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Creative Container Gardens

Deborah Shelton

Container gardens are so much fun, because the possibilities are endless, and the entire family can participate. You don't have to commit a lot of time to plant: Create one new potted plant each day until your garden is complete! Just about anything that will hold soil can be used. Grown-ups: It's your job to drill a few drainage holes into containers that don't already have them. Here are a few neat ideas to get you started:


1. Terra cotta pots: An old standard that can be made fresh by painting or decorating the outside.

2. Old metal watering cans: A perfect match for your new garden!

3. Wooden crates: Line the inside with a plastic garbage bag, then poke a few drain holes into the plastic.

4. Old shoes: Brightly colored rubber boots add a splash of color and whimsy to your garden. An old cowboy boot adds a rustic look.

5. Metal wagon: A child's metal wagon makes a nice container either on its own (grown-ups don't forget the drain holes!) or used as a holder for several containers.

6. Old toys: Big plastic dump trucks will let the neighbors know that the children had a hand in planting the new garden.

About The Author: Deborah Shelton is the author of The Five Minute Parent: Fun & Fast Activities for You and Your Little Ones. Visit The Five Minute Parent for fun rainy-day activities, family links, and a free email newsletter filled with craft ideas, guest articles, contests and so much more!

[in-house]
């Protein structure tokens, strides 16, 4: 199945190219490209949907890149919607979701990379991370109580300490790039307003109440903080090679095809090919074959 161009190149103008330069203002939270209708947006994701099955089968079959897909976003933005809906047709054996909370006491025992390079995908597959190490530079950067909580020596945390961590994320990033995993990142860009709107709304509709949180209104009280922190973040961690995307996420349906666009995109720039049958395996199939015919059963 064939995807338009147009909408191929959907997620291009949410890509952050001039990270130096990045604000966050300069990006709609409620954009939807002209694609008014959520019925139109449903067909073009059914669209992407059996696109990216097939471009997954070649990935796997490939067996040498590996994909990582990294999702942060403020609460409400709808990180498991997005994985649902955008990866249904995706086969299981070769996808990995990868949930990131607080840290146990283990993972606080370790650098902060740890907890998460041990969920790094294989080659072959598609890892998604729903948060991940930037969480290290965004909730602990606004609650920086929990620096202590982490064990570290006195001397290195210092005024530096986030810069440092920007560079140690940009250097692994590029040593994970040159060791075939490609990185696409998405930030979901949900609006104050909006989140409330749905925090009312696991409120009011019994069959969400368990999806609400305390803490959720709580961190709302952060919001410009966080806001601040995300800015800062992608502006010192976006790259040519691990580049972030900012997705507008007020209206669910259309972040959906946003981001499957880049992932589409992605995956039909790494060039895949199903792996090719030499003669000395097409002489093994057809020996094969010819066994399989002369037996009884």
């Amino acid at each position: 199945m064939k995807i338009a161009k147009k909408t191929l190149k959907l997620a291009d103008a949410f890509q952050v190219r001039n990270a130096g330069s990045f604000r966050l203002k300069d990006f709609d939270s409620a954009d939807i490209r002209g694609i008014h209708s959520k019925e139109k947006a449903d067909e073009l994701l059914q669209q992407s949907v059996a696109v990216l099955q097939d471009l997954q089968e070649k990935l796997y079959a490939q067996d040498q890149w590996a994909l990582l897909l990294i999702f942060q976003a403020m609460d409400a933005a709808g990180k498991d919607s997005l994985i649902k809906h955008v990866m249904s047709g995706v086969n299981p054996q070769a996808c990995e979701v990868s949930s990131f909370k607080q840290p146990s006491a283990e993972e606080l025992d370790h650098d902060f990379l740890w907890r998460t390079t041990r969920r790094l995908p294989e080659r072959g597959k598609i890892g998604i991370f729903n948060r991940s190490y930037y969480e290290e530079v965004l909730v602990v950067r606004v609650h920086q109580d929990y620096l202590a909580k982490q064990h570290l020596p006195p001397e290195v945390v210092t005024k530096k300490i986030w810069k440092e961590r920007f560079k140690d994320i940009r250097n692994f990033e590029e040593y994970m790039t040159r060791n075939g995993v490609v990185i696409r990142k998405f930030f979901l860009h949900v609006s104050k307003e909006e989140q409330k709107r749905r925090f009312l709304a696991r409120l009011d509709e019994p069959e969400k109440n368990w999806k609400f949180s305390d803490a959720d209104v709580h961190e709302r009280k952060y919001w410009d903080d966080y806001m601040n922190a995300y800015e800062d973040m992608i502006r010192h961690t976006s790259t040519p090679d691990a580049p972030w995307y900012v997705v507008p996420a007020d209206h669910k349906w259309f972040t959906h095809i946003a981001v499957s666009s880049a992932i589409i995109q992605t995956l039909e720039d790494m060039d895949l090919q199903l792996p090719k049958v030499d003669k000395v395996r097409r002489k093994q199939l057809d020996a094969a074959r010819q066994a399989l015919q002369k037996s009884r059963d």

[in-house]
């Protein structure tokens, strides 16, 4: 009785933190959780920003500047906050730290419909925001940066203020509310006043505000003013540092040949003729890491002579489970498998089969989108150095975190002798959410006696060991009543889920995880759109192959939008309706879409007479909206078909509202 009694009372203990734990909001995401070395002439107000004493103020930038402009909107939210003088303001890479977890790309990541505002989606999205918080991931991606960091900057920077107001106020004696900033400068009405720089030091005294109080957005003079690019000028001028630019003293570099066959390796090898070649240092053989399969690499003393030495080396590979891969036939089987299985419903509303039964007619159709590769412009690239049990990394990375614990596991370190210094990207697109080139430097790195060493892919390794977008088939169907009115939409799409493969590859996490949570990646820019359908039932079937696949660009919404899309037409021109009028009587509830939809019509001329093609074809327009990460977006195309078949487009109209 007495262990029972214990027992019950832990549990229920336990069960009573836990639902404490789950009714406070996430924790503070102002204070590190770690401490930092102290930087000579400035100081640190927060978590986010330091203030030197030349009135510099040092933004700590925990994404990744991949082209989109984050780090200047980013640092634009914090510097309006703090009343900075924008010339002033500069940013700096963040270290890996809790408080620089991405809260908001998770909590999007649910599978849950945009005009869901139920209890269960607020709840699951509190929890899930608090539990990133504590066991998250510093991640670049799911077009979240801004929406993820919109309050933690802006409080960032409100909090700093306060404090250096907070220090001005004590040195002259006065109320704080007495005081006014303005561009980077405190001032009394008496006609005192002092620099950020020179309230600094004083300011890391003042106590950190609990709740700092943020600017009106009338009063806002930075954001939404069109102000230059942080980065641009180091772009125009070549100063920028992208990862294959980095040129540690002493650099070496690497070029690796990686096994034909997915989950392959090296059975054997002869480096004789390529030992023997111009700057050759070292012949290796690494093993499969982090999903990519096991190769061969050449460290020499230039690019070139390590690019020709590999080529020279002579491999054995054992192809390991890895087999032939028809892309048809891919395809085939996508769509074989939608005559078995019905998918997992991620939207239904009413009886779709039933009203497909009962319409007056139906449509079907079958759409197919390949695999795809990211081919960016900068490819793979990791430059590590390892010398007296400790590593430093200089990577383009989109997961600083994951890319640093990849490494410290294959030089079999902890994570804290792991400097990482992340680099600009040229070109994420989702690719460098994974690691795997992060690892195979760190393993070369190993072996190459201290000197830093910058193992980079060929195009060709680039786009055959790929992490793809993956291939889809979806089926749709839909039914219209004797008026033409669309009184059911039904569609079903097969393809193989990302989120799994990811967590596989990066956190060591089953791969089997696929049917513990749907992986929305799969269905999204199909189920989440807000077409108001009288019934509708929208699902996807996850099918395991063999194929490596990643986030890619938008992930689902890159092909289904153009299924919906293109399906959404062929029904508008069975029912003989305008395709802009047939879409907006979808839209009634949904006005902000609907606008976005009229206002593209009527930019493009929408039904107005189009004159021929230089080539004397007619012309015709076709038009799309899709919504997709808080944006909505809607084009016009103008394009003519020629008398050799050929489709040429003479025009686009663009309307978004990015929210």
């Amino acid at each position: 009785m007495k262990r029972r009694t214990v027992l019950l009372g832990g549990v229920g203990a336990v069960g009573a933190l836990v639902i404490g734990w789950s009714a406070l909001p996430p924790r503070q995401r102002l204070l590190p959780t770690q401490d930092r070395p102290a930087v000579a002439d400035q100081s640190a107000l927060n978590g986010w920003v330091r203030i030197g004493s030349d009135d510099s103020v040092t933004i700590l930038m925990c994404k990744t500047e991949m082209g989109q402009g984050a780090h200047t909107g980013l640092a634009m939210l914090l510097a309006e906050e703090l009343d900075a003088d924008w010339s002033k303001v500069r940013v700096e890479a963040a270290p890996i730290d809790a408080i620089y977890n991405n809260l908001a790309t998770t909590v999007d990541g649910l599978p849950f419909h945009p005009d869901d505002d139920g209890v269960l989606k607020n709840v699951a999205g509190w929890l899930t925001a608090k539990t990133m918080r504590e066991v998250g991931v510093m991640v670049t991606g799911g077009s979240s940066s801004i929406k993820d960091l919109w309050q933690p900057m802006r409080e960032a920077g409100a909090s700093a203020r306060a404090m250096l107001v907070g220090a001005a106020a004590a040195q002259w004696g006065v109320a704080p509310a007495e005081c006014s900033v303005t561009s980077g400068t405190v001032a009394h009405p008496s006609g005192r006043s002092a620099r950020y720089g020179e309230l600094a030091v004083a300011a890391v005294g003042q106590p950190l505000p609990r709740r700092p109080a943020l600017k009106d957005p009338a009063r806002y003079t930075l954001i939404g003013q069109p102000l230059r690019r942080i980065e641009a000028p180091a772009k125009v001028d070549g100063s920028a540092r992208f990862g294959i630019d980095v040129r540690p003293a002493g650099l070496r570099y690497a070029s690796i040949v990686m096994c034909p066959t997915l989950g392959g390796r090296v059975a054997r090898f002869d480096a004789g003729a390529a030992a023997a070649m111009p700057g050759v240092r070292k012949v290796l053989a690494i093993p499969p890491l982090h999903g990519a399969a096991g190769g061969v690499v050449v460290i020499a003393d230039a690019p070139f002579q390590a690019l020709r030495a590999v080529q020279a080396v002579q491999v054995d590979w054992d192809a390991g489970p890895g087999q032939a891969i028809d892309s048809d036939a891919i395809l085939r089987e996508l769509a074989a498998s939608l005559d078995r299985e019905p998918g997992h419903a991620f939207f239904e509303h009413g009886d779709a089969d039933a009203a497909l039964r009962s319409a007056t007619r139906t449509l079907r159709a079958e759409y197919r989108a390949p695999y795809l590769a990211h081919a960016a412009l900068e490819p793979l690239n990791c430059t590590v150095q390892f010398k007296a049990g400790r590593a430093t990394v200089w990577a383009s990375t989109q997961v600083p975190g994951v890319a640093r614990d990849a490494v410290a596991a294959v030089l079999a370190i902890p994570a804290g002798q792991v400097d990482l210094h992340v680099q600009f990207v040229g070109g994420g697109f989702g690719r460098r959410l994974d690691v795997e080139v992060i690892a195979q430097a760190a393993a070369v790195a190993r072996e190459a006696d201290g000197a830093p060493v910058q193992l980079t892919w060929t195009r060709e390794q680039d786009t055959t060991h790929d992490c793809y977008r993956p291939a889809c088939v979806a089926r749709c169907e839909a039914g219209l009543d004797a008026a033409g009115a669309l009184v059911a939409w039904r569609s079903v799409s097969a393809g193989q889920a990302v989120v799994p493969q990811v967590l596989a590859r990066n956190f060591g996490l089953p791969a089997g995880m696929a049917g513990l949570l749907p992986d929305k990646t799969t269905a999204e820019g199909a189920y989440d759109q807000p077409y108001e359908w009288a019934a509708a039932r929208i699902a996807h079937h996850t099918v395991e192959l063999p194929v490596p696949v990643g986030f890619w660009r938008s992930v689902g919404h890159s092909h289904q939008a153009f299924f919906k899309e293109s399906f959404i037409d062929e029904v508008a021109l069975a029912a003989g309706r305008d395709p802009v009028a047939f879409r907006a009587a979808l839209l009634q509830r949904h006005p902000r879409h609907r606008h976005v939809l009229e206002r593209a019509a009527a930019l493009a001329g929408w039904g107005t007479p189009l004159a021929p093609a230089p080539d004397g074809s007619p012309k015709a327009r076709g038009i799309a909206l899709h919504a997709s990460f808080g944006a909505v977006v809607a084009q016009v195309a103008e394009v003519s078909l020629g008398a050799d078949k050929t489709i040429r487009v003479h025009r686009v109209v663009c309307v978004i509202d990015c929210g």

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July 7, 20040 found this helpful

Plastic sandpails, on clearance soon, are great. Drill holes, and use a frisbee as a saucer!

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July 8, 20040 found this helpful

I agree with Deborah that anything can be used to hold plants as long as it will hold potting mix and has good drainage. If you live in a small town/country area the rubbish tip is a good place to go for inspiration! Don't just look for the traditional pot or planter shape - think tall and thin, (a chimney pot with the bottom filled with gravel), wide and shallow, a metal roasting/baking dish or build a container with a couple of dozen old recycled bricks or a sink - good for succulents. Varying shapes and heights add visual interest. Look at every container with the thought - maybe I can do something with that - add paint or mosaic with old broken crockery, etc. The rubbish tip is a goldmine of ideas.



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October 16, 20040 found this helpful

My girlfriend placed a straw bale inside her kid's old metal wagon. She watered it, punched a few holes in the sides and top, added soil to the holes and a flower annual and had a unique planter for her yard. The wet straw bale held the water/moisture for a long time and soon the wagon was full of blooms. She had a lot of positive comments on the wagon that summer she said.

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January 31, 20080 found this helpful

I have actually used old childrens bookcases, turned them on their side, painted them, put holes in the bottom, put plastic trash bags inside (with holes), and grown tomatoes in them.

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